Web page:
It seems that when it comes to EVs, electric trucks are the last frontier. While Ford and Chevrolet have introduced one-off models or prototypes of electric pickups, a few newer automakers have beaten them to the punch with production-ready—or near-ready—models. We take a closer look at the entrants in the startup truck wars.
The Electric Truck Contenders
Three startup automakers are looking to win the hearts and wallets of consumers: Bollinger Motors, a Detroit-based company showing its B2; Rivian, which created a buzz last year with a prototype of its R1T; and Tesla, which will debut its Cybertruck on November 21.
Bollinger’s B2 is likely to be the most exclusive of the bunch. Only 1,500 will be made in the first year with a price tag of $125,000. It’s got an all-aluminum body and electric powertrain that can deliver 614 horsepower and 668 pound-feet of torque. Bollinger says this engine can tow 7,500 pounds and has a payload of 5,000 pounds—but several outlets have noted that its primary use will be for off-roading, so its speed is capped at 100 mph and range is limited to 200 miles.
One cool feature is a pass-through that extends from the front grille through the cabin into the bed. But look inside and you’ll notice it lacks an infotainment system, which many shoppers have come to expect in new cars.
The R1T, with its rounded corners, elongated headlights, and futuristic tech, is a stylistic polar opposite of the B2. Rivian says the R1T will be able to make 754 horsepower and travel 400 miles. Its storage cubby—found behind the cabin—is best for snowboards or skis. Inside, it features a digital dashboard behind the steering wheel and a large, horizontal infotainment screen.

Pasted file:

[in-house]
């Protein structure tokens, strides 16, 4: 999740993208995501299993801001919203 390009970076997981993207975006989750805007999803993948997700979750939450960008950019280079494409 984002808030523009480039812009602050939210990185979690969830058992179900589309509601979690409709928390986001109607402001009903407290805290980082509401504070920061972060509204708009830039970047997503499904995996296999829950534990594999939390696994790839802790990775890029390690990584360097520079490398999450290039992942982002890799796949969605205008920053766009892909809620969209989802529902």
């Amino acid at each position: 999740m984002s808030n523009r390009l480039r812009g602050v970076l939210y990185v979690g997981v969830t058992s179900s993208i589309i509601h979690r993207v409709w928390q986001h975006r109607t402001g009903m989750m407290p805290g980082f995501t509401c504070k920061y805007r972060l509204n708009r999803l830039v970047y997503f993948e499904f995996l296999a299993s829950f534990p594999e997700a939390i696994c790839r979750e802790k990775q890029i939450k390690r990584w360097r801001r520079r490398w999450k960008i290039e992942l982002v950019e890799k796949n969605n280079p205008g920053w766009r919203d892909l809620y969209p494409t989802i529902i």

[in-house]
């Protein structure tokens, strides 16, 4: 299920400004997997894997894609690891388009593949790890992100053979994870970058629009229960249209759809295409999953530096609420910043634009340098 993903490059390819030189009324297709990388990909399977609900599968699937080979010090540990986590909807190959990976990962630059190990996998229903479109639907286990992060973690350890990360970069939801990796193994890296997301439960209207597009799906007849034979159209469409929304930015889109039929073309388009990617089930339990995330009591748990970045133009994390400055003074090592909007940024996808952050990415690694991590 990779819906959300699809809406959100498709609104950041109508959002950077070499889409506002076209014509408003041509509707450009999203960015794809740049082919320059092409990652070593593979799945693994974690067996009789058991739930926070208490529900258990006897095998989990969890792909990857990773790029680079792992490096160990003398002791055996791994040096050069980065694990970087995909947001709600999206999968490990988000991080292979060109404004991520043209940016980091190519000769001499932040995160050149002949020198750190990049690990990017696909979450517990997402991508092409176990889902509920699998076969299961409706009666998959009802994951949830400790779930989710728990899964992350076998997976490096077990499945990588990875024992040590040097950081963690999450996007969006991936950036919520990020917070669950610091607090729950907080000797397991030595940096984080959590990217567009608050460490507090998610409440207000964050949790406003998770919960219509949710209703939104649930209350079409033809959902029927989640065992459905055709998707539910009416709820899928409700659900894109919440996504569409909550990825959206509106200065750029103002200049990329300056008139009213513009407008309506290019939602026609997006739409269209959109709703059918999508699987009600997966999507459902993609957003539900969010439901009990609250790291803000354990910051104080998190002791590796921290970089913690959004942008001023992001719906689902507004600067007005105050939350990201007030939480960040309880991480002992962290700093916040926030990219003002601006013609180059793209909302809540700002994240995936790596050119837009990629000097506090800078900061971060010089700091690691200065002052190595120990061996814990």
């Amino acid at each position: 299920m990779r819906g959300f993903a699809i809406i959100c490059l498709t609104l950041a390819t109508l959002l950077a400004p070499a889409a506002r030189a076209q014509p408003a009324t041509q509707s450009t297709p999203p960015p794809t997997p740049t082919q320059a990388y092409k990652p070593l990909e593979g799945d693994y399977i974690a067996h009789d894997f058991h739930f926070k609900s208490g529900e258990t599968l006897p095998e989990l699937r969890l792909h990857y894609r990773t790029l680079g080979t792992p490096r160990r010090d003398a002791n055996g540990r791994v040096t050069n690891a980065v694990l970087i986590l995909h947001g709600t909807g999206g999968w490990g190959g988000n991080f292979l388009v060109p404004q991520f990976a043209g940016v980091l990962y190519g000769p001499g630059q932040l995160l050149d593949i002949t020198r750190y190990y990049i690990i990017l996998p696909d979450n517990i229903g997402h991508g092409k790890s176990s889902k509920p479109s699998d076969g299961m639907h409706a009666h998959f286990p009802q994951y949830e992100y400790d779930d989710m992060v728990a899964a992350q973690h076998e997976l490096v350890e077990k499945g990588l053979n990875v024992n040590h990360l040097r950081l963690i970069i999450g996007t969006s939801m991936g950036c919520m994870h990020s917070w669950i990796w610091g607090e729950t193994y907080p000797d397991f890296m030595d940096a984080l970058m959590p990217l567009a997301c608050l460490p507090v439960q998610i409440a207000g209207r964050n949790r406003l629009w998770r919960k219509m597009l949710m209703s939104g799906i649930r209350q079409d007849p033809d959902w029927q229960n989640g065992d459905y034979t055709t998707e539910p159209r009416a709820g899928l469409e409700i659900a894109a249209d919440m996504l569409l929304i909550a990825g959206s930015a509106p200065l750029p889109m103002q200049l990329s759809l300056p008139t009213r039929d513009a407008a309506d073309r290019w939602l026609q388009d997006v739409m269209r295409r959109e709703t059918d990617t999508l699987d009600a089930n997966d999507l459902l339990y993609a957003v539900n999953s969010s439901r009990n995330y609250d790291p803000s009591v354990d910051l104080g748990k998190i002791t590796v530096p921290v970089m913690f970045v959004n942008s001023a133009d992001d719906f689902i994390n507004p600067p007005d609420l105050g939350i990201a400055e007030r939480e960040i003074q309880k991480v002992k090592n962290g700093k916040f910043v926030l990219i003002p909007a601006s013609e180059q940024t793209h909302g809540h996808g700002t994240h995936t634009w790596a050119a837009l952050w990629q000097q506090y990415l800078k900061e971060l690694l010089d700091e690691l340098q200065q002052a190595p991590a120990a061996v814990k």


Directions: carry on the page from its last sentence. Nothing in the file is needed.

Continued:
The R1T is set to go on sale in 2021. Its starting price will be just over half the price of a B2, at $69,000.
Details are sparse right now about Tesla’s electric truck. Musk has said the truck will have 400-500 miles of range, can seat six, and will start at $49,000. If Tesla is able to accomplish this, the Cybertruck will be the most affordable option for an electric pickup.
These startups face big challenges in getting their vehicles in front of consumers: Tesla has previously had problems sticking with deadlines, and neither Bollinger nor Rivian have established dealer networks.
Established Automakers Make EV Truck Plans
It’s not just startups that are developing electric trucks. Earlier this year, Ford debuted an all-electric pickup that can tow 1,000,000 pounds. While the automaker admits the production version of this vehicle won’t have that capability, it showcases how Ford is thinking about electric trucks. We could see an electric version of the F-150 as soon as 2021.
And recently at SEMA, Chevrolet introduced the all-electric E-10. The company’s press release suggests it can make 450 horsepower. And unlike the newcomers, the E-10 uses the entire bed for the truck’s battery. It also offers a 0-60 mph time of 5 seconds. However, it’s worth noting that we may never see a production-ready model of this vehicle.
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